Google has resolved an XSS vulnerability in Gmail described by the tech giant's own team as "awesome."
On Monday, Michał Bentkowski, Chief Security Researcher at Securitum, disclosed the vulnerability through a responsible disclosure process after the bug had been resolved.
In a blog post, Bentkowski said the security flaw was present in AMP4Email, a feature in Gmail pushed out to general availability in July.
AMP4Email, also known as dynamic email, was implemented to make it easier for dynamic content to show up in emails, such as comment threads or event invitations.
AMP4Email does have a validation system in place to prevent cross-site scripting (XSS) attacks from being used to abuse the feature. Certain tags and attributes are whitelisted, and should someone attempt to add another element or attribute that is not permitted, errors occur.
However, the security researcher noticed that the id attribute is not disallowed in tags, leading to an investigation into whether or not AMP4Email could be subject to DOM Clobbering.
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Document Object Model (DOM) Clobbering has been caused by the gradual increase in complexity when it comes to digital messaging. Emails are rarely now only text-based, and while attempting to facilitate additional content, sanitization has become crucial -- but, sometimes, issues in whitelisting can be exploited to deploy XSS attacks.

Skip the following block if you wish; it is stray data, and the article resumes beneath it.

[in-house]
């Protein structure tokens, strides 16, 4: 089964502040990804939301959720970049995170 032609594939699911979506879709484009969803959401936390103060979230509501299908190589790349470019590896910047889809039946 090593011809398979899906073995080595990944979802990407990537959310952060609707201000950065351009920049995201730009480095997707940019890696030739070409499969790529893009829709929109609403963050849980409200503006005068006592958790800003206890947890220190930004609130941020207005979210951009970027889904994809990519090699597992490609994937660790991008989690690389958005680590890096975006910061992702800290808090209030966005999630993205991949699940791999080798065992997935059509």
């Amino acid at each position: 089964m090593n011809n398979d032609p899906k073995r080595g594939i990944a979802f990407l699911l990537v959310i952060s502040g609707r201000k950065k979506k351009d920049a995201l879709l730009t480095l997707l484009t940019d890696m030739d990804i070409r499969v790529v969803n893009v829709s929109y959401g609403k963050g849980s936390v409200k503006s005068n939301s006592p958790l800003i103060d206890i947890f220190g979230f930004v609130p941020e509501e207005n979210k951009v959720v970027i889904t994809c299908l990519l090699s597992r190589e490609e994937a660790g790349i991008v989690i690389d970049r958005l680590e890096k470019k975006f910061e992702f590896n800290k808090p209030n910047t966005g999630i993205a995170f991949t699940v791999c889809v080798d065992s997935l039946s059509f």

In AMP4Email, some values for the id attribute are restricted. However, when in AMP_MODE, an error caused a 404 if the function tried to load JS files, causing an 'undefined' portion in the resultant URL.
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"AMP tries to get a property of AMP_MODE to put it in the URL," the researcher says. "Because of DOM Clobbering, the expected property is missing, hence undefined."
The code responsible for the undefined element checks to see if AMP_MODE.test and window.testLocation are truthy, but it was noticed that the URL could be controlled by writing a payload to overload window.testLocation.
In a real-world scenario, however, a Content Security Policy (CSP) function in AMP stopped the code from fully executing.
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The vulnerability was reported via the Google Vulnerability Reward Program on 15 August 2019. A day later, Google's team accepted the report, and by 10 September, the team said: "The bug is awesome, thanks for reporting!"
The tech giant notified Bentkowski on 12 October that the bug had been resolved, leading to public disclosure.
ZDNet has reached out to Google but has not heard back at the time of publication.
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